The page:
What I really want to talk about in this post is the value of both outside-the-box thinking and patience when dealing with pushing the boundaries of creative endeavors. I feel like my rig (pictured left) is a good example of these principles. The decision to invest in video equipment was a difficult one. The catch-22 facing anybody in this position is that in order to move beyond home movies and find out whether you have what it takes to get serious, you have to invest in serious equipment. Not professional equipment, not the best equipment, but equipment that allows you to take it to the next level. Most people, however, do not know whether that investment will pay off or whether they will end up with an expensive toy that never gets used.
The second issue facing fledgling videographers, once they have decided to go for it, is to find work; and not just work...work that pays. Here we face a second dilemma which is how to develop your professional image in a way that will motivate people to pay you the kind of money it takes to sustain a freelance career. As I sought this answer for myself, I thought back to the Spring Semester of 2007 when I studied for 14 weeks at the Contemporary Music Center (CMC) formerly located on Martha's Vineyard. Unbelievably groovy place in the winter. Great people. What spoke to me out of this my professional image dilemma was something that Warren Petit said to us about the stunningly beautiful Digi Icon board whose glowing presence graced our main tracking studio (pictured right with Jenny Baird). He told us that with all its touch-sensitive faders and flashing lights, it was essentially a big mouse. There's nothing that a ten thousand dollar mixer board can do that cannot be done with a mouse and keyboard. Nothing.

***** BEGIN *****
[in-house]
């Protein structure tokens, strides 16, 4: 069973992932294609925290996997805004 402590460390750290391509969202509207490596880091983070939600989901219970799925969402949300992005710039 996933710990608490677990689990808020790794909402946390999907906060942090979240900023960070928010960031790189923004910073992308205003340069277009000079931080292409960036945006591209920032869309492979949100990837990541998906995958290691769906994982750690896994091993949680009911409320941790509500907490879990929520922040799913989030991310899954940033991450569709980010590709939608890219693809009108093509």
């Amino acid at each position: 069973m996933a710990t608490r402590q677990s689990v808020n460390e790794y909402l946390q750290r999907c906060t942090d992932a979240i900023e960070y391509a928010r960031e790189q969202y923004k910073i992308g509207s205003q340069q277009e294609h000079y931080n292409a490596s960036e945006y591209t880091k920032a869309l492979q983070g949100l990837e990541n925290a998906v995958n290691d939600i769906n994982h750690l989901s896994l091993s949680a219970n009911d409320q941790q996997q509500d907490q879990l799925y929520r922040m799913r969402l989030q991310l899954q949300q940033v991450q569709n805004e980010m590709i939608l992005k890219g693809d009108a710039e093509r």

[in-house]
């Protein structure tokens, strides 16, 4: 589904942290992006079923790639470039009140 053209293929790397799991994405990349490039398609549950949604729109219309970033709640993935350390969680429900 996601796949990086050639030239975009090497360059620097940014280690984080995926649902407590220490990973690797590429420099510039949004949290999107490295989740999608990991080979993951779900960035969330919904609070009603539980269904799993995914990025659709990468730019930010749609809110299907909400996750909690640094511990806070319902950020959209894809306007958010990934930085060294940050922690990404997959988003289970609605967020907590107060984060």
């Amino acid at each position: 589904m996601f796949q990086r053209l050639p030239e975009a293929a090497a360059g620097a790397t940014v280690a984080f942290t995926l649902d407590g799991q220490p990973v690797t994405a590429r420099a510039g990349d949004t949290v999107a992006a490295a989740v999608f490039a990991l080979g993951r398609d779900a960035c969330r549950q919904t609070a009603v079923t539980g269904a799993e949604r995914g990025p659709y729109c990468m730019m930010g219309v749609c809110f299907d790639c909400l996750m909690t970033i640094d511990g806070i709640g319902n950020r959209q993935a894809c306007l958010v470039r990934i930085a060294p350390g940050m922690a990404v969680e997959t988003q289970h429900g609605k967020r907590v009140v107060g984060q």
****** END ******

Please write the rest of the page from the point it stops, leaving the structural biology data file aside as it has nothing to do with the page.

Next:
The difference, however, is that when someone walks into your studio and sees this giant sound board, they are more than happy to pay you hundreds of dollars an hour for your skills. The appearance of professionalism delivers the "cool factor" that, real or not, is a necessary element in crossing that thin line between being a hobbyist and being a creative professional. In automotive terms, it means you gotta show a little chrome. If you've got the gear then you can drag yourself through as many all-nighters as it takes to get the content perfect, but the first step is getting the job in the first place.
Luckily, CMC also taught us just how far grit, determination and creativity can get you when the cash for bling just isn't there. Take my rig as an example. The shock mount is homemade from components I literally found dumpster diving.
-1 PVC pipe
-4 elastic hair-ties
-1 scrap of sheet metal for the mounting bracket
-1 blue stuffed bunny whose dismembered leg became the windscreen
Spraypaint the whole thing black and it's both appealing to the eye and amazingly functional. Same story with the adjustable lens hood. It's made out of a thin sheet of black plastic from Office Depot (which, yes, we have in Israel for some reason) and a series of three hinges from Ace Hardware (also oddly present in the Beer Sheva shopping center). In the end, when I walk into a Krav Maga studio to do some filming, the tech that I bring with me serves to reassure my client that they can take me seriously as a videographer. It's actually a lot of fun to watch them visibly relax and settle into the flow of the shoot.
So in the end, the lesson is that if the passion in there and the skills are there, don't stress about faking it 'til you make it. Do what you gotta do to get on your feet and then don't be afraid to start running.